Aboriginal leaders have accused the Prime Minister of being “deceitful” and duplicitous for privately encouraging them to consult the Australian public on enshrining an Indigenous voice in the constitution before publicly rejecting the proposal.
At the centre of the feud is a November 2016 meeting Mr Turnbull had with the Referendum Council, which was also attended by Opposition Leader Bill Shorten.
Cape York Indigenous leader Noel Pearson and other Referendum Council members are furious about the Prime Minister’s answer to a question from Mr Shorten in Question Time on Tuesday.
Mr Turnbull told Parliament he had warned the council that “a representative body available only to Indigenous Australians” was “inconsistent with a fundamental principle of our democracy”.
“I also said, being frank and honest, that I thought the prospects of such an amendment to the constitution being successful were absolutely zero, absolutely zero,” the Prime Minister said on Tuesday.
However, after seeking clarification that they could consult on all models, the Referendum Council believed the PM would genuinely consider all proposals including the voice to Parliament, because he explicitly allowed them to consult on the option in writing.
Last year, Mr Turnbull killed hopes for a referendum to establish an Indigenous advisory body in the constitution, arguing the idea was too ambitious and would not win support across the country.
Mr Pearson said the Prime Minister “belled his own cat” with his answer to Parliament, “exposing his duplicity in relation to his dealing with Indigenous constitutional recognition” by misrepresenting what he told the council at the meeting.
“The Prime Minister had pre-judged the whole dialogue process even before the consultations with Indigenous people and the wider Australian community had even commenced,” Mr Pearson said.
“The Prime Minister shows every week how poor his policy and political judgment is — why should this opportunity for recognition be lost because of his ineptitude and lack of imagination?”
He said Mr Turnbull was urging the council to “undertake a disingenuous process of pretending to consult with the public” about an option that he had already ruled out.
“Mr Shorten had left the meeting by the time the Prime Minister blurted out this viewpoint,” Mr Pearson said.
“In response, I said to the Prime Minister, ‘We are about to commence a national consultation process through a nationwide process of Indigenous dialogues, and are you ruling out one of the five options that are set out in the discussion paper? Would that not be disingenuous to not tell the public that the Government has foreclosed on one of the options?'”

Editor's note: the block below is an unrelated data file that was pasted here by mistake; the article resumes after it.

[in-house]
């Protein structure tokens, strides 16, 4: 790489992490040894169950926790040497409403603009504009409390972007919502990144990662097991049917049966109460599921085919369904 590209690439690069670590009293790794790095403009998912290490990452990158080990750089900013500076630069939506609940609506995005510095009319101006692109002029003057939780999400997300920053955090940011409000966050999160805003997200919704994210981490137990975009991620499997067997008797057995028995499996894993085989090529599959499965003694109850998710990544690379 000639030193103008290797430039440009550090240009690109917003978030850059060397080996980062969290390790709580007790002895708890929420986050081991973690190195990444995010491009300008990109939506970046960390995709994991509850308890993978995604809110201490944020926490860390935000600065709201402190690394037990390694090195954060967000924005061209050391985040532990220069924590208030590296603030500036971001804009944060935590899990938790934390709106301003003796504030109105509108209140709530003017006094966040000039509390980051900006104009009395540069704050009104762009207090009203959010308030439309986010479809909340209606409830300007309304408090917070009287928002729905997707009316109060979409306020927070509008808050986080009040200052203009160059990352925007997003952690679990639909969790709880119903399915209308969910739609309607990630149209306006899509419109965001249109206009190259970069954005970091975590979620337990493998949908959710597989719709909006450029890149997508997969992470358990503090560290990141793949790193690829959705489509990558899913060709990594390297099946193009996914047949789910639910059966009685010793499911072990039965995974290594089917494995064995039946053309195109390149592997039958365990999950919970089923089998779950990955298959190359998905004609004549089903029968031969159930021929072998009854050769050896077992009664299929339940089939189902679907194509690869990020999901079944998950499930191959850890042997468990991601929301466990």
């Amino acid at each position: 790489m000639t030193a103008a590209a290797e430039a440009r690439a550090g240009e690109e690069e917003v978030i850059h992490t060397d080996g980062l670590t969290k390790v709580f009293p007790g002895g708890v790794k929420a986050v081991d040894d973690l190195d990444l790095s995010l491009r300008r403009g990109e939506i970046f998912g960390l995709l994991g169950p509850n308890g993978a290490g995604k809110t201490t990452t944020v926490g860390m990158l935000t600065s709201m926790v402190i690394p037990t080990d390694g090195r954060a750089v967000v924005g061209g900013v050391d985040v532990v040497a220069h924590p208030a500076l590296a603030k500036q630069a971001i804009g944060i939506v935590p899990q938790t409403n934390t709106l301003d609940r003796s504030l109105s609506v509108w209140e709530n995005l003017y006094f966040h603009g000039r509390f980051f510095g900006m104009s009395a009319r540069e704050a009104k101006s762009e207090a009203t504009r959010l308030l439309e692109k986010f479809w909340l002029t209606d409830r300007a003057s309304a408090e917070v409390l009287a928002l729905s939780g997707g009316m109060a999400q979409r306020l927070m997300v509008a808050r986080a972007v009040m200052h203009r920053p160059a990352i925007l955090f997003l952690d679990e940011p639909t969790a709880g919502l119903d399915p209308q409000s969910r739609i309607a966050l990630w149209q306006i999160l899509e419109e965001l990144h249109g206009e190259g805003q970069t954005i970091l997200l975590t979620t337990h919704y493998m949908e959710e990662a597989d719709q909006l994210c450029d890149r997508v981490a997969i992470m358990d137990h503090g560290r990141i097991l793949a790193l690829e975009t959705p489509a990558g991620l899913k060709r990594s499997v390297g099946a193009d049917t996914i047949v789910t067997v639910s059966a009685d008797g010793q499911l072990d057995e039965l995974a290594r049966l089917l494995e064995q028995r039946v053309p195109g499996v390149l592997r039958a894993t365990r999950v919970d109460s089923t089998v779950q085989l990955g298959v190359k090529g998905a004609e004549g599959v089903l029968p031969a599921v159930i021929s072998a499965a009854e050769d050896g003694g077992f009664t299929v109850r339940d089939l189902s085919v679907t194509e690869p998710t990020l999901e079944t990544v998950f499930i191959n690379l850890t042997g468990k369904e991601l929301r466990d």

Mr Pearson said the Prime Minister realised his error in the meeting and “tried to say that he was just expressing an opinion”.
The Indigenous Dialogues were about to commence in two weeks.
In order to clarify matters the Indigenous members of the Referendum Council wrote to Mr Turnbull and Mr Shorten to clarify what they could consult on.
Letter: all models should be explored
The ABC has obtained a letter co-signed by Mr Turnbull and Mr Shorten in response to this, and sent to Referendum Council co-chair Pat Anderson on December 7, 2016, which explicitly said all models should be explored.
“We reaffirm the message we provided to the full Referendum Council on 25 November 2016: that the regional dialogues should proceed as planned, without delay, and that all models should be equally tested with the community,” the letter said.
“We appointed the council to consult the community on constitutional recognition and to provide advice on how to progress toward a successful referendum.
“We ask that you test the views of all Australians, including Indigenous peoples, and report to us by 30 June 2017 as agreed at our meeting of 25 November 2016.”
Mr Pearson told the ABC it was “on this basis that the Referendum Council proceeded with the dialogues that produced the Uluru Statement that recommended the voice to Parliament.”
“[Mr Turnbull] committed in writing with the Leader of the Opposition that all options were still on the table. This was obviously deceitful on his part,” Mr Pearson said.
“He had signed a letter making commitments that he did not believe. His answer in Question Time yesterday proves that.”
Co-chair of the council Pat Anderson said she was deeply disappointed by the comments the Prime Minister made about the proposal.
“It’s very disappointing the level of this whole discussion,” Ms Anderson said.
“There does need to be a national conversation on this but the Prime Minister, by rejecting the Uluru statement, has decided not to go down that path.”
The Federal Government has said it remains committed to finding an alternative idea to recognise Indigenous people in the constitution.
But Professor Chris Sarra, one of Mr Turnbull’s most trusted and influential Indigenous advisers, said other ways of delivering on the Uluru statement were now being explored in talks with the Government.
Professor Sarra was appointed co-chairman of the Prime Minister’s Indigenous Advisory Council last year and is an internationally renowned educator.
A spokesman for the Prime Minister said the Referendum Council was asked to consult on all options and present their advice.